A Muslim woman reads a newspaper with the headline "Trump shocks the world" in Lagos, Nigeria. (Sunday Alamba/Associated Press)

Much of the world has been shocked and dismayed by Donald Trump’s electoral success, but there are those who are delighted. “This was a victory for the forces which oppose globalization, are fighting illegal migration and are in favor of clean ethnic states,” declared a spokesperson for Golden Dawn, Greece’s far-right party, which is sometimes characterized as neo-Nazi. Viktor Orban, the Hungarian prime minister who has said he wants to build an “illiberal state” in his country, hailed the results as “great news.” The deputy leader of France’s right-wing National Front Party, historically seen as ultra-nationalist and anti-Semitic, was exultant as well. “Their world is collapsing. Ours is being built,” he said.

You cannot be judged by those who approve of your actions, but it’s worth trying to understand what Trump’s admirers are celebrating. In some cases, Trump’s appeal is that he is against political correctness. Beppe Grillo, the former comedian who now leads Italy’s Five Star Movement, noted that like Trump, his party had been labeled sexist and populist but that people didn’t care. The Guardian, which has compiled many of the favorable responses, reported that Grillo applauded Trump supporters for filtering out the media and giving a big “f--k you” to the “freemasons, major banks and Chinese groups.”

For others, it is the sense of kinship among strongmen who are unconcerned with human rights. Syrian dictator Bashar al-Assad called Trump a “natural ally.” Rodrigo Duterte, the authoritarian leader of the Philippines, said of him, “We both like to swear . . . we’re the same.” Duterte has been hostile to the United States because Washington has criticized the extrajudicial killings and human rights abuses that have marked his tenure. Robert Mugabe, who has clung to power in Zimbabwe for 36 years while destroying that nation’s economy and liberties, has been similarly hopeful. A full-page editorial in a state-run paper there hailed the election of “the mighty Trump,” and the 92-year-old dictator has reportedly described Trump as a “friend.” No doubt Duterte and Mugabe hope that a Trump administration will go easy on them.

What unifies Trump’s foreign admirers is the idea that the existing global order is rotten and should be torn down. Many of Trump’s domestic supporters would agree. All of the European parties cheering Trump’s victory seek the destruction of the European Union and, more generally, the tightly knit Western community centered upon shared values and interests. They are almost all strikingly pro-Russian because they see in Vladimir Putin’s Russia a country that actively seeks to undermine the current international system. Many of these groups take covert and overt support from Russia and benefit from the Kremlin’s cyberwarfare. “We all need to use [Trump’s election] together to reshape the transatlantic relationship, and to end the big conflicts in Ukraine and Syria together with Russia,” said Frauke Petry, the leader of Germany’s ultra-nationalist party Alternative fur Deutschland, according to the Guardian.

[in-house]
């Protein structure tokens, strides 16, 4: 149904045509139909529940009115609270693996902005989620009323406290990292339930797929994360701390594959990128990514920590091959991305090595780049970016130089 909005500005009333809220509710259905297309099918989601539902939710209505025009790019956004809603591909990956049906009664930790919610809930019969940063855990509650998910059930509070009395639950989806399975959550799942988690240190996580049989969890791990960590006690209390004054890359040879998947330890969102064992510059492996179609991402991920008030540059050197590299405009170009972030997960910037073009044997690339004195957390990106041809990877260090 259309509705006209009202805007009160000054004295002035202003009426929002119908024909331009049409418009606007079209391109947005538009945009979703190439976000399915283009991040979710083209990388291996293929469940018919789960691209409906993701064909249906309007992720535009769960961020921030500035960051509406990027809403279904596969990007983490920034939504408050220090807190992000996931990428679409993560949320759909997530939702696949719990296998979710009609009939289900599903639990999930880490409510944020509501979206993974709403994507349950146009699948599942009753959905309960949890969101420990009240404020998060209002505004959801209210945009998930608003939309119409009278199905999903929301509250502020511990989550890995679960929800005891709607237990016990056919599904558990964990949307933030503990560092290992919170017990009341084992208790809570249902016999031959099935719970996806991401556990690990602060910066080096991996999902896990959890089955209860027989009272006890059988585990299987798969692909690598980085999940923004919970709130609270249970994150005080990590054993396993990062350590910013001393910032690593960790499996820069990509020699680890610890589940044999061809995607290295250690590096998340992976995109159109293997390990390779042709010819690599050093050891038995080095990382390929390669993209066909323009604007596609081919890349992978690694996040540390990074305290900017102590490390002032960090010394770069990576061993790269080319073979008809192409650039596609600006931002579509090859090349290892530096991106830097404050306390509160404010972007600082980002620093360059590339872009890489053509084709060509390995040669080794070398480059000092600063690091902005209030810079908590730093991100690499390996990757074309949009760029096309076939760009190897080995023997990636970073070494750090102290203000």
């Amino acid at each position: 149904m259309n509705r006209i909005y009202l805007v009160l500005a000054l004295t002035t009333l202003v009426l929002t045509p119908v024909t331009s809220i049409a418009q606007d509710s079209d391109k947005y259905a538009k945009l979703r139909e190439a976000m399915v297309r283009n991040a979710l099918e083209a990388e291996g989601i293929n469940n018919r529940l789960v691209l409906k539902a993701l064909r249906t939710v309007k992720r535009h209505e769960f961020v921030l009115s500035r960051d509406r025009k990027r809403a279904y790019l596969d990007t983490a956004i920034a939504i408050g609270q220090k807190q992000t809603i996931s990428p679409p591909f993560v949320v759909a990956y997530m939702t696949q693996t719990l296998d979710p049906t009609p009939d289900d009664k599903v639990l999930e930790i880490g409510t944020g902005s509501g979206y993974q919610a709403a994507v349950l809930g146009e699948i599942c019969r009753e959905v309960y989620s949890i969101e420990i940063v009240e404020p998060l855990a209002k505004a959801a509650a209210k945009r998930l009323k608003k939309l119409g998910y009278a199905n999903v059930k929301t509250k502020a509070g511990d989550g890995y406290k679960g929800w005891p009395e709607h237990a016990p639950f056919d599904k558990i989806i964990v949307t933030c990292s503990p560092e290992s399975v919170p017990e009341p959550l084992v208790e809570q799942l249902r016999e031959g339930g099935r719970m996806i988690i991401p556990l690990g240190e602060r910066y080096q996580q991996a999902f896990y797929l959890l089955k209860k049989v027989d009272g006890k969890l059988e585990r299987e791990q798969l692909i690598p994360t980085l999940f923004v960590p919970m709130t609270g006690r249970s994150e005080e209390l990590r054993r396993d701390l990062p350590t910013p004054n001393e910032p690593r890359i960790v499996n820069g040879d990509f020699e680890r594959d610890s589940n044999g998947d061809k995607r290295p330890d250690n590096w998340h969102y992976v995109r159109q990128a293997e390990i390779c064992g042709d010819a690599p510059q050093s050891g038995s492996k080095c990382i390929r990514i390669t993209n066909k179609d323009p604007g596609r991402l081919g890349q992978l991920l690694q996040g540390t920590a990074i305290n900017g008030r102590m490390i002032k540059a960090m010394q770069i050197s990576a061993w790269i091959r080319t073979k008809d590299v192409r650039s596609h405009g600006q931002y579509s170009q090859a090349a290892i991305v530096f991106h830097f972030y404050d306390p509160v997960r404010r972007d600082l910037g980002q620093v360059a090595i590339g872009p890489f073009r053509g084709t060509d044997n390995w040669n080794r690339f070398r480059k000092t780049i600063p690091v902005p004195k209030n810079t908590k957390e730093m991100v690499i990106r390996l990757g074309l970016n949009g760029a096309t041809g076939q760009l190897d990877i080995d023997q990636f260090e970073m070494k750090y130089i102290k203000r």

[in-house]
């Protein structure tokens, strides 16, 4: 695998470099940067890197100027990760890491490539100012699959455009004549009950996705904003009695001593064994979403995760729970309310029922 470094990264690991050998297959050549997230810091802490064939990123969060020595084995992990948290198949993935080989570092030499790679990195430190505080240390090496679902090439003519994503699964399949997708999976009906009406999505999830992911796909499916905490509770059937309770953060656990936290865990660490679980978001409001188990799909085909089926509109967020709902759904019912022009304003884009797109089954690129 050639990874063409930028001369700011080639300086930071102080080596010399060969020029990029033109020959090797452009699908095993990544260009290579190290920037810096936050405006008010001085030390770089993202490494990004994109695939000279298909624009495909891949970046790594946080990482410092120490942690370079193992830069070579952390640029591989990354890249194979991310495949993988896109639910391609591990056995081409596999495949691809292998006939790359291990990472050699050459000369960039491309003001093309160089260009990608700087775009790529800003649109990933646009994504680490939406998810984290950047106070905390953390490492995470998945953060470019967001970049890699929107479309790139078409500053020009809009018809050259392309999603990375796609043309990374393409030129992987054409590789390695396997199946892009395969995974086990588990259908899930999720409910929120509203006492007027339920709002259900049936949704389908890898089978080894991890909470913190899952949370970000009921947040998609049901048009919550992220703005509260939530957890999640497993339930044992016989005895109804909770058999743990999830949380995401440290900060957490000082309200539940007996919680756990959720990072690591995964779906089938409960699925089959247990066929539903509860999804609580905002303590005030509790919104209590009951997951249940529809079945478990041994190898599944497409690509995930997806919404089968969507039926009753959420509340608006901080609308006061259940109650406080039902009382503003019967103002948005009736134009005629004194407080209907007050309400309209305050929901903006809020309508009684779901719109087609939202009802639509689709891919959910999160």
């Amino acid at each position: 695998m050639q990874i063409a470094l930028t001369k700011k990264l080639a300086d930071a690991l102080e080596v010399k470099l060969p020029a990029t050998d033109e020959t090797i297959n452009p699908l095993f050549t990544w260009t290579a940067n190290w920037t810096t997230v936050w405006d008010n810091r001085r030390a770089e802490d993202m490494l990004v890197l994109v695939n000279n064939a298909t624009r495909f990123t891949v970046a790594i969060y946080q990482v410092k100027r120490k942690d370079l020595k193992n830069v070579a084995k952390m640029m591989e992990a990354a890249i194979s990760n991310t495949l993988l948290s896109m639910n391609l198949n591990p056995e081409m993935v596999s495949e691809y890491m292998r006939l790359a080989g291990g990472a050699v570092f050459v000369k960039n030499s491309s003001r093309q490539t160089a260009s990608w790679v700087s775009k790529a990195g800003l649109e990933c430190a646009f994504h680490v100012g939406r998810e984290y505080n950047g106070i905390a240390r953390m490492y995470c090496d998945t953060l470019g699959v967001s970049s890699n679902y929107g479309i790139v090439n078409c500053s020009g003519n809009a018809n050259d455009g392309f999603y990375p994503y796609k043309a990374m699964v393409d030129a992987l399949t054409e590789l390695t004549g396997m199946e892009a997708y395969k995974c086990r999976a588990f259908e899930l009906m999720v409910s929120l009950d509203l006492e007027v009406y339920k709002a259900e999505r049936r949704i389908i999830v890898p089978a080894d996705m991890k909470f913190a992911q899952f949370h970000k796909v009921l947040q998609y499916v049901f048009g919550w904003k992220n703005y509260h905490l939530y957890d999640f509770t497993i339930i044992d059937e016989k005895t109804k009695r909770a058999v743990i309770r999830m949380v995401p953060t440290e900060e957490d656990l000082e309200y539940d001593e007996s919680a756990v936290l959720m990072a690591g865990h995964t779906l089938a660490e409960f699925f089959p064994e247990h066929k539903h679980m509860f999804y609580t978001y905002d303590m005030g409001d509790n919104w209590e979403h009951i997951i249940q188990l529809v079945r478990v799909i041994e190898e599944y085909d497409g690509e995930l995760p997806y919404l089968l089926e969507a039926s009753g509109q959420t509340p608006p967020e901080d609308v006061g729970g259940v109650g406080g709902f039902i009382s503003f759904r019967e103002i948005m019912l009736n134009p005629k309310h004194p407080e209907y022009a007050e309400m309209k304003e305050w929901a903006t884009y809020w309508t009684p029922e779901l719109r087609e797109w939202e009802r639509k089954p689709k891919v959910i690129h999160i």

But what is this globalism to which these people are so opposed? After 1945, after the Great Depression and two world wars, Western nations established an international system characterized by rules that honored national sovereignty, allowed for the flourishing of global commerce, and encouraged respect for human rights and liberties. This order resulted in the longest period of peace among the world’s major powers, marked by broad-based economic growth that created large middle classes in the West, the revival of Europe, growth in poor countries that lifted hundreds of millions of people out of poverty and the spread of freedom across the globe.

Around the globe, right-wing leaders reacted to the victory of Republican President-elect Donald Trump with joy, while some expats and politicians expressed dismay and anxiety for international relations. (Jenny Starrs/The Washington Post)

The U.S. role in all this was pivotal. It set the agenda and provided security, which was about more than just deterring the Soviet Union and other aggressive powers. Radek Sikorski, Poland’s former foreign minister, said, “America’s influence and its commitments have been our security blanket. They have allowed Europe’s national rivalries to stay dormant. If you take away those guarantees, Europe could get very unstable.” And remember, the European Union is the world’s biggest market and the United States’ largest trading partner.

For the United States, “globalism” has produced enormous advantages. With 5 percent of the world’s population, the United States dominates the global economy, in technology, education, finance and clean energy. One in five U.S. jobs is a result of trade, and that number is growing fast. The United States maintains the world’s reserve currency, giving it a huge economic advantage.

The benefits of growth and globalization have not been shared equally, and the pace of change causes anxiety everywhere. But these are reasons to invest in people, upgrade their skills and better integrate communities. They are not reasons to destroy the most peaceful and productive international system ever devised in human history.

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